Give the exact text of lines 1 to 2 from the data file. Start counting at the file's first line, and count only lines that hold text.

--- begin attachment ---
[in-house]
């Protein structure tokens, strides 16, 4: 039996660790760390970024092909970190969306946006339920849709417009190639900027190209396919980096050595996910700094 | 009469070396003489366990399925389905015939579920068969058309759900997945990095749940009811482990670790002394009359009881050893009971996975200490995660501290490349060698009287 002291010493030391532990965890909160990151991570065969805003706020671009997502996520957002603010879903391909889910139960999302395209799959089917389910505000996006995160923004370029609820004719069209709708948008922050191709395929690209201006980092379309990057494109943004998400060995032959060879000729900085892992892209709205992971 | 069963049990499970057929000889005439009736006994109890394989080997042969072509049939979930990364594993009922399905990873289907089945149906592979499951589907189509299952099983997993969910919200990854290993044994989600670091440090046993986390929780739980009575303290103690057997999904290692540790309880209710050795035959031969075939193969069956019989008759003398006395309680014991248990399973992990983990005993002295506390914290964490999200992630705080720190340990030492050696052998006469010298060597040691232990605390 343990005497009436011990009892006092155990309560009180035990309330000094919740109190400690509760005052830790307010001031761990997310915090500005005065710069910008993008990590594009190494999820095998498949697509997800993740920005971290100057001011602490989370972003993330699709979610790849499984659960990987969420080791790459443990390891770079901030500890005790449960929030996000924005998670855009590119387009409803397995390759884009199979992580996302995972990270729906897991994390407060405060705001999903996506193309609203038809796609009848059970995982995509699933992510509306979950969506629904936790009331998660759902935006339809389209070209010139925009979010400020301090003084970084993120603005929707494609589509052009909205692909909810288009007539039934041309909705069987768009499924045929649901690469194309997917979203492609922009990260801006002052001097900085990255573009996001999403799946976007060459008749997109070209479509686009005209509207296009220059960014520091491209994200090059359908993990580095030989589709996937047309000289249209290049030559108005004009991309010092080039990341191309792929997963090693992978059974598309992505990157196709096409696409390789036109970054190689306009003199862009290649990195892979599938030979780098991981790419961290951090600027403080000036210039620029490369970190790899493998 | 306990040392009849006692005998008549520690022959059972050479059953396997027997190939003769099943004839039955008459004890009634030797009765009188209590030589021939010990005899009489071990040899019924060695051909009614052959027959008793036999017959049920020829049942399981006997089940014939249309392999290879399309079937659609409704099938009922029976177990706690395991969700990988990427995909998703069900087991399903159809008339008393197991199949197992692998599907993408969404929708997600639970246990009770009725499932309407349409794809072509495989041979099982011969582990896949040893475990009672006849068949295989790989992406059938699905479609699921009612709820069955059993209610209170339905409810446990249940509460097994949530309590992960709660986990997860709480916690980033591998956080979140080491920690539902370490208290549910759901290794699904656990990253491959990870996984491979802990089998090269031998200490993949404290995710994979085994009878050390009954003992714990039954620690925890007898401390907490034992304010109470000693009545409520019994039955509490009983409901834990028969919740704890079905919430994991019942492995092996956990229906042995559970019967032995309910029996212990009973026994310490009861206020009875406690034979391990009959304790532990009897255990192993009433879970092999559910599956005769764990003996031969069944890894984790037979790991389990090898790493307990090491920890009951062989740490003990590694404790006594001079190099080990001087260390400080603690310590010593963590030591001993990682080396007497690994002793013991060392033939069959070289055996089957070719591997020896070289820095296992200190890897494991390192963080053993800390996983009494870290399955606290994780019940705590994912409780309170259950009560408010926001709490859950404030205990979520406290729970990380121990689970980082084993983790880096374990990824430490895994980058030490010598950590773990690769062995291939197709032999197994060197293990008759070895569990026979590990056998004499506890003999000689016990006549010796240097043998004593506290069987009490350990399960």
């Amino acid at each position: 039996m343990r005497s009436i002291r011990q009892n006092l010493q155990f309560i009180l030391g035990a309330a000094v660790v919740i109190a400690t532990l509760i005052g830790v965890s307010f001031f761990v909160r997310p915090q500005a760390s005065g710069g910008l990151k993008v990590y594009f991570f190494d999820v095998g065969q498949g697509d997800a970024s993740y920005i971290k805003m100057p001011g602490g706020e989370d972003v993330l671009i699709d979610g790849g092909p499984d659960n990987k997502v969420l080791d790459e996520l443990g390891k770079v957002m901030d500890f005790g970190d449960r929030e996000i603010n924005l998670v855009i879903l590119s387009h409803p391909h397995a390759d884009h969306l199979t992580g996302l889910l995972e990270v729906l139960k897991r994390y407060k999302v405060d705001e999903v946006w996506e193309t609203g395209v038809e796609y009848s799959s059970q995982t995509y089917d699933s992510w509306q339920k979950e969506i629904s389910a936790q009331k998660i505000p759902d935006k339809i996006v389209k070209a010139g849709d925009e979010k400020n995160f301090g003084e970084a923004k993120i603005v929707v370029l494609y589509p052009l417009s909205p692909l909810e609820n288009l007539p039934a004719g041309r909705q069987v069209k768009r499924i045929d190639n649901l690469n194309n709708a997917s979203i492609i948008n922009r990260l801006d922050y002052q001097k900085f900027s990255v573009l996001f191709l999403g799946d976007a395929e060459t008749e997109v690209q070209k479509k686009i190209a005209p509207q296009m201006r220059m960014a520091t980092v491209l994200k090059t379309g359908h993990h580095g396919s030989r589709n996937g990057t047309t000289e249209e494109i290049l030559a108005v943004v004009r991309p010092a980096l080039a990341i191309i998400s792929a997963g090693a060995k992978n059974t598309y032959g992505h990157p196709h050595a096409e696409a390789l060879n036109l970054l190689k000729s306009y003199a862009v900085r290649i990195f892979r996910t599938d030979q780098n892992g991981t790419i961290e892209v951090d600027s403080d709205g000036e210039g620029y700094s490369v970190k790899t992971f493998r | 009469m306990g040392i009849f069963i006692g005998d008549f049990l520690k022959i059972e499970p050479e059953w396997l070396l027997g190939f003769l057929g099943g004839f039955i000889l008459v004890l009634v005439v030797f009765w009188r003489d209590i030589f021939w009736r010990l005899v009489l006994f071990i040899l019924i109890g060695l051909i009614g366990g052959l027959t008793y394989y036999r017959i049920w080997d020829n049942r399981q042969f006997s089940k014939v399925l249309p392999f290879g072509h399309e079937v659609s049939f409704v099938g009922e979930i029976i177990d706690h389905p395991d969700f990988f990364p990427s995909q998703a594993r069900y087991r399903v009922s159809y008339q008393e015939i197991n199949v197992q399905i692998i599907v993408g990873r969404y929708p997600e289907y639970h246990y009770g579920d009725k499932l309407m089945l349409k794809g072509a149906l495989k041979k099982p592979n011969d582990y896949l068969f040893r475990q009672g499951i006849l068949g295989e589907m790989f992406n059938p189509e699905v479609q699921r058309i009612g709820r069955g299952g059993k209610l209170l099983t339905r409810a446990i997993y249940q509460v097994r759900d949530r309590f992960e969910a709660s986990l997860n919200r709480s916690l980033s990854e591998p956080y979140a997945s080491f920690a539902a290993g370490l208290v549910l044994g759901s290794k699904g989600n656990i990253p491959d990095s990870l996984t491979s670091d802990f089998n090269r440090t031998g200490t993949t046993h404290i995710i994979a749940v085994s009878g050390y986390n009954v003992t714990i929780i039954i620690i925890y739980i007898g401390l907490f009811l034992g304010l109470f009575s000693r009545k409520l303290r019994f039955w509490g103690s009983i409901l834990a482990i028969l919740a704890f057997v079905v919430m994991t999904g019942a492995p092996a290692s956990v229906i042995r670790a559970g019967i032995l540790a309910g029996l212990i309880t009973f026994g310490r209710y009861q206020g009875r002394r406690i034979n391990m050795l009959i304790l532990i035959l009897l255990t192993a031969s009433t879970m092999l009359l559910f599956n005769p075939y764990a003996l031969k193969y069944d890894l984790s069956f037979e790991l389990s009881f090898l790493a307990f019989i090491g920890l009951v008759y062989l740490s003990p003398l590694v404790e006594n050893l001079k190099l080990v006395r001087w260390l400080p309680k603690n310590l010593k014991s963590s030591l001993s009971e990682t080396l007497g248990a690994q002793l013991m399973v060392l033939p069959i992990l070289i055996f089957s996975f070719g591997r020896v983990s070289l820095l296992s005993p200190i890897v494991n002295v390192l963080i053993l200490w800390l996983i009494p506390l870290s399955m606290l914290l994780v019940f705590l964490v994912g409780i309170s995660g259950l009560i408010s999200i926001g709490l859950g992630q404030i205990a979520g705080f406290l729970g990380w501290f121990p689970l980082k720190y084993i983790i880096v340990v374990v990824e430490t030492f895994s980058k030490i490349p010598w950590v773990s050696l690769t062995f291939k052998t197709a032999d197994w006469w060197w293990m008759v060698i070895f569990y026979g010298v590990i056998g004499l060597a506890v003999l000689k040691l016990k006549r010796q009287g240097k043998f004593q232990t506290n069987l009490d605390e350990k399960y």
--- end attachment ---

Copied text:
[in-house]
């Protein structure tokens, strides 16, 4: 039996660790760390970024092909970190969306946006339920849709417009190639900027190209396919980096050595996910700094 | 009469070396003489366990399925389905015939579920068969058309759900997945990095749940009811482990670790002394009359009881050893009971996975200490995660501290490349060698009287 002291010493030391532990965890909160990151991570065969805003706020671009997502996520957002603010879903391909889910139960999302395209799959089917389910505000996006995160923004370029609820004719069209709708948008922050191709395929690209201006980092379309990057494109943004998400060995032959060879000729900085892992892209709205992971 | 069963049990499970057929000889005439009736006994109890394989080997042969072509049939979930990364594993009922399905990873289907089945149906592979499951589907189509299952099983997993969910919200990854290993044994989600670091440090046993986390929780739980009575303290103690057997999904290692540790309880209710050795035959031969075939193969069956019989008759003398006395309680014991248990399973992990983990005993002295506390914290964490999200992630705080720190340990030492050696052998006469010298060597040691232990605390 343990005497009436011990009892006092155990309560009180035990309330000094919740109190400690509760005052830790307010001031761990997310915090500005005065710069910008993008990590594009190494999820095998498949697509997800993740920005971290100057001011602490989370972003993330699709979610790849499984659960990987969420080791790459443990390891770079901030500890005790449960929030996000924005998670855009590119387009409803397995390759884009199979992580996302995972990270729906897991994390407060405060705001999903996506193309609203038809796609009848059970995982995509699933992510509306979950969506629904936790009331998660759902935006339809389209070209010139925009979010400020301090003084970084993120603005929707494609589509052009909205692909909810288009007539039934041309909705069987768009499924045929649901690469194309997917979203492609922009990260801006002052001097900085990255573009996001999403799946976007060459008749997109070209479509686009005209509207296009220059960014520091491209994200090059359908993990580095030989589709996937047309000289249209290049030559108005004009991309010092080039990341191309792929997963090693992978059974598309992505990157196709096409696409390789036109970054190689306009003199862009290649990195892979599938030979780098991981790419961290951090600027403080000036210039620029490369970190790899493998 | 306990040392009849006692005998008549520690022959059972050479059953396997027997190939003769099943004839039955008459004890009634030797009765009188209590030589021939010990005899009489071990040899019924060695051909009614052959027959008793036999017959049920020829049942399981006997089940014939249309392999290879399309079937659609409704099938009922029976177990706690395991969700990988990427995909998703069900087991399903159809008339008393197991199949197992692998599907993408969404929708997600639970246990009770009725499932309407349409794809072509495989041979099982011969582990896949040893475990009672006849068949295989790989992406059938699905479609699921009612709820069955059993209610209170339905409810446990249940509460097994949530309590992960709660986990997860709480916690980033591998956080979140080491920690539902370490208290549910759901290794699904656990990253491959990870996984491979802990089998090269031998200490993949404290995710994979085994009878050390009954003992714990039954620690925890007898401390907490034992304010109470000693009545409520019994039955509490009983409901834990028969919740704890079905919430994991019942492995092996956990229906042995559970019967032995309910029996212990009973026994310490009861206020009875406690034979391990009959304790532990009897255990192993009433879970092999559910599956005769764990003996031969069944890894984790037979790991389990090898790493307990090491920890009951062989740490003990590694404790006594001079190099080990001087260390400080603690310590010593963590030591001993990682080396007497690994002793013991060392033939069959070289055996089957070719591997020896070289820095296992200190890897494991390192963080053993800390996983009494870290399955606290994780019940705590994912409780309170259950009560408010926001709490859950404030205990979520406290729970990380121990689970980082084993983790880096374990990824430490895994980058030490010598950590773990690769062995291939197709032999197994060197293990008759070895569990026979590990056998004499506890003999000689016990006549010796240097043998004593506290069987009490350990399960």